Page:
• Is the Principia Written in the Manner of Greek Geometry?
  • 5.5 The Third Law: Action and Reaction
  • 5.6 Corollaries and Scholium: The Parallelogram Rule, Simple Machines, Elastic and Inelastic Impact
  • 5.7 Does the Concept of Energy and Its Conservation Appear in the Principia?
  • 5.8 Methods of Proof versus Method of Discovery
  • The "New Analysis" and Newton's Allegations about How the Principia Was Produced
  • The Use of Fluxions in the Principia
  • CHAPTER SIX: The Structure of Book 1
  • 6.1 The General Structure of the Principia
  • 6.2 Sec. 1: First and Ultimate Ratios
  • 6.3 Secs. 2-3: The Law of Areas, Circular Motion, Newton's Dynamical Measure of Force
  • The Centripetal Force in Motion on an Ellipse, on a Hyperbola, and on a Parabola
  • 6.4 The Inverse Problem: The Orbit Produced by an Inverse-Square Centripetal Force
  • 6.5 Secs. 4-5: The Geometry of Conics
  • 6.6 Problems of Elliptical Motion (Sec. 6)
  • Kepler's Problem
  • 6.7 The Rectilinear Ascent and Descent of Bodies (Sec. 7)
  • 6.8 Motion under the Action of Any Centripetal Forces (Sec. 8)
  • Prop. 41
  • 6.9 Specifying the Initial Velocity in Prop. 41
  • The Galileo-Plato Problem
  • 6.10 Moving Orbits (Sec. 9) and Motions on Smooth Planes and Surfaces (Sec. 10)
  • 6.11 The Mutual Attractions of Bodies (Sec. 11) and the Newtonian Style
  • 6.12 Sec. 11: The Theory of Perturbations (Prop. 66 and Its Twenty-Two Corollaries)
  • 6.13 Sec. 12 (Some Aspects of the Dynamics of Spherical Bodies)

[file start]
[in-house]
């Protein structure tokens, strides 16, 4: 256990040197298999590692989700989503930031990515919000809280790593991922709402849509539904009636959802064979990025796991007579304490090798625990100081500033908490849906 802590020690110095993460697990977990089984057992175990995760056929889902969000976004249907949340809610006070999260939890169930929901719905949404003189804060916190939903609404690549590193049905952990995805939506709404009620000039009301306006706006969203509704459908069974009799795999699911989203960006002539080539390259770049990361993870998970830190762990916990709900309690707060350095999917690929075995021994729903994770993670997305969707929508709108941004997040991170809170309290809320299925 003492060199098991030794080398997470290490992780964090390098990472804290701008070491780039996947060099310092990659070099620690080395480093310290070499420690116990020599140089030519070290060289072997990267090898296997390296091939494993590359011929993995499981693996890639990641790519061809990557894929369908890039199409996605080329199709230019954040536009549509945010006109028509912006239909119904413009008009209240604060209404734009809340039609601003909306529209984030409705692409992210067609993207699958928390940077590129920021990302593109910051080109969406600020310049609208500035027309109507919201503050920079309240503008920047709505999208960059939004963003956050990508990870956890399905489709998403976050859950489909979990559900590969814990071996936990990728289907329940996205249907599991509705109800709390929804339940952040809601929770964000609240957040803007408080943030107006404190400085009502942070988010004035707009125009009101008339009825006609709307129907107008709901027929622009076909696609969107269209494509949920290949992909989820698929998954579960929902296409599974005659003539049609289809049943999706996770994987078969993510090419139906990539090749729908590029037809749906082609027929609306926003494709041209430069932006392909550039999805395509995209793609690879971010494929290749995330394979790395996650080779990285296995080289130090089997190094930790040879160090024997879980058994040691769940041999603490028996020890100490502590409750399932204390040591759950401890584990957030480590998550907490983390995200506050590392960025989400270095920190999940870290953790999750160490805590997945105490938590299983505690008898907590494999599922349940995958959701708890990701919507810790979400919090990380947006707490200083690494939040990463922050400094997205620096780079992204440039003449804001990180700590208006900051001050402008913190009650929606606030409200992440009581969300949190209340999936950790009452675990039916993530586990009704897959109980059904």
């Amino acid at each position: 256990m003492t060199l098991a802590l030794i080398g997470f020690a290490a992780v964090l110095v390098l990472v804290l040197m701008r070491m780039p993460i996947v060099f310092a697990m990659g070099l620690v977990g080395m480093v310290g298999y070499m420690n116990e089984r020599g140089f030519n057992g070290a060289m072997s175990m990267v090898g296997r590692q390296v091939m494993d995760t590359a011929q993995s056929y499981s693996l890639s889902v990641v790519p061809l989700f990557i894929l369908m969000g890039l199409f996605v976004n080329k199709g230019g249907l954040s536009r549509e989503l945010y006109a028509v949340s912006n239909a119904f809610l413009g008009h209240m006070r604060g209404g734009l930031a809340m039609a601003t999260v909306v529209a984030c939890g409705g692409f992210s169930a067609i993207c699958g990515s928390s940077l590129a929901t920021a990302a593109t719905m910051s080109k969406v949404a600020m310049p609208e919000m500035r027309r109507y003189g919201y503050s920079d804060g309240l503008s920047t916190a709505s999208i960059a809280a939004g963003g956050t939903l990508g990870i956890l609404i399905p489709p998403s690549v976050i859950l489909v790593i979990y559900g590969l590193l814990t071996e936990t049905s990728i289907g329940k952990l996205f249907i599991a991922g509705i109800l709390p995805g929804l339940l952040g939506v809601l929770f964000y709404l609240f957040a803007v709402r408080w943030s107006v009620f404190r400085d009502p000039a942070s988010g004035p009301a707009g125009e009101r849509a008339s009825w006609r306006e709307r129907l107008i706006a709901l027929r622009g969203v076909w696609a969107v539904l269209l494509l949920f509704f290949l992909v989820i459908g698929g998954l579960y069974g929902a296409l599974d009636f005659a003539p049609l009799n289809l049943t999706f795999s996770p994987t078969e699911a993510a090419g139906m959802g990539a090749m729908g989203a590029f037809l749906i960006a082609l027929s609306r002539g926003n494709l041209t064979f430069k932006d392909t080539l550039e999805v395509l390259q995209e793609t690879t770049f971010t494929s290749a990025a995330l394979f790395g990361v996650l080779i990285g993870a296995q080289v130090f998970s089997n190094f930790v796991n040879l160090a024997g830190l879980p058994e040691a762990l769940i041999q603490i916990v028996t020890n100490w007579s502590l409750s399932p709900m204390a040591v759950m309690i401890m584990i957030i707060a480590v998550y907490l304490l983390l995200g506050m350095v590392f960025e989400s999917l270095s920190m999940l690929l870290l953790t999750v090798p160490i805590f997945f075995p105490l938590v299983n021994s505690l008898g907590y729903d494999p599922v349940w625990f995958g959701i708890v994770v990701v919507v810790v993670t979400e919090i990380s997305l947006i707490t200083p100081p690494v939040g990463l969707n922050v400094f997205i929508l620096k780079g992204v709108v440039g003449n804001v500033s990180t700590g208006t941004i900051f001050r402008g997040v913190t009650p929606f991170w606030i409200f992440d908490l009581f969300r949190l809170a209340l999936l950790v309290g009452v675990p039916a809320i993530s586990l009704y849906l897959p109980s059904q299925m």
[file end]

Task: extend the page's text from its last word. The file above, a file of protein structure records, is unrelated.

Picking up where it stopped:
• Sec. 13 (The Attraction of Nonspherical Bodies)
  • Sec. 14 (The Motion of "Minimally Small" Bodies)
  • CHAPTER SEVEN: The Structure of Book 2
  • 7.1 Some Aspects of Book 2
  • 7.2 Secs. 1, 2, and 3 of Book 2: Motion under Various Conditions of Resistance
  • 7.3 Problems with Prop. 10
  • 7.4 Problems with the Diagram for the Scholium to Prop. 10
  • 7.5 Secs. 4 and 5: Definition of a Fluid
  • Newton on Boyle's Law
  • The Definition of "Simple Pendulum
  • 7.6 Secs. 6 and 7: The Motion of Pendulums and the Resistance of Fluids to the Motions of Pendulums and Projectiles
  • A General Scholium (Experiments on Resistance to Motion)
  • 7.7 The Solid of Least Resistance
  • The Design of Ships
  • The Efflux of Water
  • 7.8 Sec. 8: Wave Motion and the Motion of Sound
  • 7.9 The Physics of Vortices (Sec. 9, Props. 51-53)
  • Vortices Shown to Be Inconsistent with Keplerian Planetary Motion
  • 7.10 Another Way of Considering Book 2: Some Achievements of Book 2 (by George E. Smith)
  • CHAPTER EIGHT: The Structure of Book 3
  • The System of the World
  • 8.1 The Structure of Book 3